A Devotion to Language Proves Risky

A Devotion to Language Proves Risky

Linguist Abduweli Ayup returned to Xinjiang after studying in the U.S. with the goal of opening Uyghur language schools, to promote the language among his fellow Uyghurs, who are increasing educated in Mandarin at the expense of their own language. While fund-raising for a school in Urumqi last August, he was detained along with two business associates, Dilyar Obul and Muhemmet Sidik, and accused of “illegal fund-raising.” The three men have not been heard from since. Andrew Jacobs at the New York Times reports:

The story of how Mr. Ayup traded the freedoms of life in America for the quixotic dream of opening Uighur-language schools in Xinjiang is a cautionary tale about the perils of challenging the Chinese state on matters of ethnic identity.

At a time when the authorities are determined to tamp down even the faintest expression of Uighur self-determination, few hold much hope that he will be freed anytime soon. “The government can make sure he rots in jail for years,” said Mamatjan Juma, a childhood friend who now lives in suburban Virginia. “They don’t want a brave, influential intellectual like him on the streets.”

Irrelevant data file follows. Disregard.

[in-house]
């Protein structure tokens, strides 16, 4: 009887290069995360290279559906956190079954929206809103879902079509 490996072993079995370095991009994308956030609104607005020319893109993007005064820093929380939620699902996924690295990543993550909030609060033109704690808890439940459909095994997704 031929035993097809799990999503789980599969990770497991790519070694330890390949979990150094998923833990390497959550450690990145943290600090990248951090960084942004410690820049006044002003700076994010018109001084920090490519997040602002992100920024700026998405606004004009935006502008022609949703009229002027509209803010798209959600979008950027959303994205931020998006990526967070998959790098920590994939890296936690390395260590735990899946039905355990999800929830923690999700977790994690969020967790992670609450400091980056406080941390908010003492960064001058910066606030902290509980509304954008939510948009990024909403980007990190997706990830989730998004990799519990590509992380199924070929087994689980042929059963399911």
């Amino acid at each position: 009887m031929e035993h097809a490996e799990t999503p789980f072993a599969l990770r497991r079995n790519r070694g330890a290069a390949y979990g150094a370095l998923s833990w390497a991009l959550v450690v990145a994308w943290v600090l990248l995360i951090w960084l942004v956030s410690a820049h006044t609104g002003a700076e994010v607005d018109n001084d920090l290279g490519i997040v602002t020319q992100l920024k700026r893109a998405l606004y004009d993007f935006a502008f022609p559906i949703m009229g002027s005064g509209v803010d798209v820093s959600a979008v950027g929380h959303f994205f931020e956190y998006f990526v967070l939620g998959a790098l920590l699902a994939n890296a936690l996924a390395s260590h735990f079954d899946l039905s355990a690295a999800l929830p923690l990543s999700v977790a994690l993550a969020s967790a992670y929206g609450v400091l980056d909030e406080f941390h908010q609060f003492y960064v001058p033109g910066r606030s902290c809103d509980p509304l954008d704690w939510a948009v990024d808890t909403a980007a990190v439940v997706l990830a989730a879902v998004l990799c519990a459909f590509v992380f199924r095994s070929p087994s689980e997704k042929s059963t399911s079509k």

Despite the evident risks, friends say Mr. Ayup thought he might succeed by steering clear of politics and carefully following the regulations that govern the establishment of private schools. Soon after returning from the United States, he opened a kindergarten in the Silk Road city of Kashgar. Having quickly achieved full enrollment, he set his sights on Urumqi, where Mandarin-language public schools are producing a generation with limited Uighur proficiency.

Anwar Mamat, 38, a childhood friend who teaches at the University of Nebraska, said Mr. Ayup turned down a three-year scholarship at the University of Kansas to pursue his dream. “A lot of parents are willing to send their kids to a Uighur school, but none are available,” he said. “Abduweli knew the risks, but he was committed to achieving his goals.” [Source]

In February, Radio Free Asia reported that the men were expected to be tried in March, but their current legal status is not known. Abduweli Ayup is reportedly in poor health. For more information on the case, see a Facebook page set up by Abduweli Ayup’s supporters. On a recent trip to Xinjiang, President Xi Jinping spoke about the need for “integration” among the Uyghur minority while also taking a firm stand against separatism and terrorism.


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